Want to be Colorado commissioner of education? You’d better have a darned good resume.

The State Board of Education, working with the executive search firm Ray and Associates, has set a high bar for candidates in four-page flyer now available to interested applicants.

Among the 11 key characteristics listed are “excellent people skills,” “able to work with legislators,” “a strong communicator,” “a student-focused philosophy,” “a vision of quality education for the future” and “understands how to enhance student performance.” (See the full list in the copy of the flyer at the bottom of this article.)

After a fair amount of tweaking, the board set the list at a recent meeting, and those qualifications closely match priorities culled from responses to an online survey.

The board has been gearing up to find a new commissioner since Robert Hammond announced in April that he was retiring.

Ray and Associates was hired in early August, and the online survey went live later in the month. The consultants also conducted a series of interviews and meetings in early September, seeking opinions about desired characteristics in a commissioner.

The survey listed 33 possible characteristics, and respondents were asked to choose the 10 they felt to be most important.

People who took the survey also were allowed to write comments.

“The very first theme is that they want kids first and politics out,” is how Paige Fenton Hughes of Ray and Associates summarized the results for the board. Also, “there is in these comments a very strong preference for a person who comes from education.”

The comments provide an interesting, if unscientific, look at the fault lines in Colorado education today.

Several mentioned classroom experience, being able to inspire CDE, non-partisanship, sensitivity to rural needs, support for special groups of students and understanding of early childhood education, higher education and workforce needs.

The new commissioner should have “actually taught in a public school classroom for more than one year,” wrote one person.

Here are some representative comments on key issues:

Education reform: The commissioner should have a “Commitment to supporting Colorado’s reform efforts that have been ongoing for the last decade and that have made Colorado a leader among states in standards-based, data-driven instruction,” wrote one respondent. But another wrote, “It is time for a commissioner who is NOT committed to placating either the state legislature nor the federal government!”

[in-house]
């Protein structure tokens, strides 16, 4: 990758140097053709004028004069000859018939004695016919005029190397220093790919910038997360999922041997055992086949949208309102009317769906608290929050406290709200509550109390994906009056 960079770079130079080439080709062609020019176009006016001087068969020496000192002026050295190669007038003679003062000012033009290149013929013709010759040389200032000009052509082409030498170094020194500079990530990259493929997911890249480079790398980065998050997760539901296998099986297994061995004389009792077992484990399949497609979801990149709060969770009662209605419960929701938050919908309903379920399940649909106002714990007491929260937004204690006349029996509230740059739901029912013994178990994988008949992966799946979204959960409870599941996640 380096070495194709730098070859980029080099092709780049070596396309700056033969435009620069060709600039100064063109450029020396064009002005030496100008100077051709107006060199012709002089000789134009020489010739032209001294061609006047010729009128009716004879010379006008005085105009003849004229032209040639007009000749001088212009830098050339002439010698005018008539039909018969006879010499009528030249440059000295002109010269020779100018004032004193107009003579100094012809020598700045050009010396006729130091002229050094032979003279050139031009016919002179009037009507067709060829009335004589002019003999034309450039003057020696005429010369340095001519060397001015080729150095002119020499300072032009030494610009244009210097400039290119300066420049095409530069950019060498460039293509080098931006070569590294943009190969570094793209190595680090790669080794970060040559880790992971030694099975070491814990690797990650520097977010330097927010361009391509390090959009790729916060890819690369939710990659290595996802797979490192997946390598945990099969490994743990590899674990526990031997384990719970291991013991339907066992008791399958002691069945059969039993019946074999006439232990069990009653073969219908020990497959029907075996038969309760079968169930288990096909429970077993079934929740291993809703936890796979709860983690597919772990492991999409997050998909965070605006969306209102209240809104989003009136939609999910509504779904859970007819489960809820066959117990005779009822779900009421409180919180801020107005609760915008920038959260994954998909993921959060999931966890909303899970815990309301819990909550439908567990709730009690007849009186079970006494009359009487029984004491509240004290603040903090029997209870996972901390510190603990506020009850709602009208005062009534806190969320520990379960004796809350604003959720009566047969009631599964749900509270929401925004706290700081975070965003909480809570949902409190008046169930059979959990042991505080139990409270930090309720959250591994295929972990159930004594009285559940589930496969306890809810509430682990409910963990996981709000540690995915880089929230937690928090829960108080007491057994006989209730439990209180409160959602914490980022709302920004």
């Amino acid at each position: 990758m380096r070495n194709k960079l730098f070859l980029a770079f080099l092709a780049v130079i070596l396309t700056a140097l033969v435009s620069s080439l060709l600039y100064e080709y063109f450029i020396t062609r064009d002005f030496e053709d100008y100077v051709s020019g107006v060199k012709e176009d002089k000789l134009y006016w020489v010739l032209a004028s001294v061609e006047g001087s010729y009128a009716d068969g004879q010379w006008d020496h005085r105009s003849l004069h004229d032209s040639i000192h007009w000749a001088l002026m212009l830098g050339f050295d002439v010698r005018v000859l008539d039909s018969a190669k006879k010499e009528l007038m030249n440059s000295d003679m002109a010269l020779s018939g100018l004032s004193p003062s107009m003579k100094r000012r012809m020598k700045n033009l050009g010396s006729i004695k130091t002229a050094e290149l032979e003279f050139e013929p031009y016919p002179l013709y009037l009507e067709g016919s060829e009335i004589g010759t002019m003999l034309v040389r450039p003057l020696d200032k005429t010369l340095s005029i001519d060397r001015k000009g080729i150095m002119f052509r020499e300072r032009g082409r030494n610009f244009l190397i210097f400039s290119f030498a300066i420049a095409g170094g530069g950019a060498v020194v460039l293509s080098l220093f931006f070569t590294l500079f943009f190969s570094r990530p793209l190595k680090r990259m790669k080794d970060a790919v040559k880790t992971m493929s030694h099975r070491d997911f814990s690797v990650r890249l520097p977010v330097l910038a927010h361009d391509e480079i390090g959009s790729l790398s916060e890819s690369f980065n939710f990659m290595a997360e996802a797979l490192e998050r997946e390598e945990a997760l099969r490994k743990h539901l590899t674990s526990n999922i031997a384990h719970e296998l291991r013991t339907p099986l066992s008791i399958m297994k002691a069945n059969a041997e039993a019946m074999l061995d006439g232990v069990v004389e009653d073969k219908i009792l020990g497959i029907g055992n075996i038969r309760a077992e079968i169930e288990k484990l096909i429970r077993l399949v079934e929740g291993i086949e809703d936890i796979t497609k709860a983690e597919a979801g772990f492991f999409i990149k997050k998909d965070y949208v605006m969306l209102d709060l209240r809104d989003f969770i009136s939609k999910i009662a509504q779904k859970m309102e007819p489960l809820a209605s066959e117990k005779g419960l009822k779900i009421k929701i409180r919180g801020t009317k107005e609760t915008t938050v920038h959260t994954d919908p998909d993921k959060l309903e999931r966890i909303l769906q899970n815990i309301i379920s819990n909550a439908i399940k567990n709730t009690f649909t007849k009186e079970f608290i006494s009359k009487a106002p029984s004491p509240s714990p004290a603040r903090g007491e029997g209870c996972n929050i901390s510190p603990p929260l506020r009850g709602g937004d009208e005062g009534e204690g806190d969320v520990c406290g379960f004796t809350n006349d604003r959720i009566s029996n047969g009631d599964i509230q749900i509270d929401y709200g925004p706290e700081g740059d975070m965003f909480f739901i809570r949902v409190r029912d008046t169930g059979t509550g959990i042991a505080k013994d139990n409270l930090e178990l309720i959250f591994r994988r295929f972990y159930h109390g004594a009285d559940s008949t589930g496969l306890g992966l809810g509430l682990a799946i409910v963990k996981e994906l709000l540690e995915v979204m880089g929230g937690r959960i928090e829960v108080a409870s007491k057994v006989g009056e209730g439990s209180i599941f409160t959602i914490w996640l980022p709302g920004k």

Testing: No respondent argued for more testing. One of the more moderate testing comments went, “The state commissioner of education needs to take the lead in working with the legislature to ensure that test preparation and testing does not take excessive amounts of time away from teaching.”

Independence: Several respondents stressed the commissioner should be independent-minded. “It is important that the commissioner not be beholden to teachers’ unions or corporate interests,” wrote one. Said another: “Promotes a moderate political philosophy. Nothing extremist!”

Diversity: “Bilingual!” was all that one respondent wrote, while another noted, “I am hopeful that some female leaders emerge in this search.”

Finally, one person said, “I would like to see someone who is friendly with a good sense of humor.”

Read the full 20-page set of comments here.

About 680 people took the survey, about 25 percent of them teachers, 20 percent parents and 10 percent administrators. The survey, linked from the board’s website, was voluntary and anonymous, but respondents were asked to identify themselves by profession.

In addition to the qualities suggested in the survey and chosen by the board, state law sets these requirements for the commissioner: “The person shall have demonstrated personal and professional leadership success, preferably in the administration of public education; and the person shall possess an earned advanced degree, preferably in education or educational administration awarded from a regionally or national accredited college or university.”

Other voices also weighed in

The search firm also ran a series of interviews and focus groups with educators, state officials, advocates and others in early September. Those included state board members.

That led to a slightly uncomfortable conversation between Fenton Hughes and the board after she noted, “Virtually everybody mentioned dysfunction at the state board level. … Many felt that the political divisiveness is one of the greatest challenges for Colorado education.”

She continued, “Several of you mentioned in different ways that the board needs to work in a way so that there’s some consensus.”

Fenton Hughes said she also sensed board members are somewhat divided on whether they want a “visionary” commissioner or someone who will let the board take the lead and implement whatever it decides.

“I think it is very important for Gary [Ray] and I to understand” what the board wants, she said.

Val Flores, a Democratic board member from Denver, said, “We don’t want a toady. … We want someone who has some spine.” But the board really didn’t fully engage on Fenton Hughes’ question and moved back to discussing the flyer.

What’s next

Nov. 7 – Applications due. Applicants must submit a letter and a current resume, fill out an online application and provide four letters of recommendation.

Nov. 19 – Consultant meets with board to develop and finalize interview questions and procedures; names of top candidates presented to board.

Week of Nov. 30 – Start first round of interviews.

Week of Dec. 7 – Second round of interviews begins.

No firm deadline has been set for selecting a new commissioner.

The salary is set “in the range” of $245,000 plus benefits but will be negotiated between the board and the candidate. Hammond’s salary was $245,000.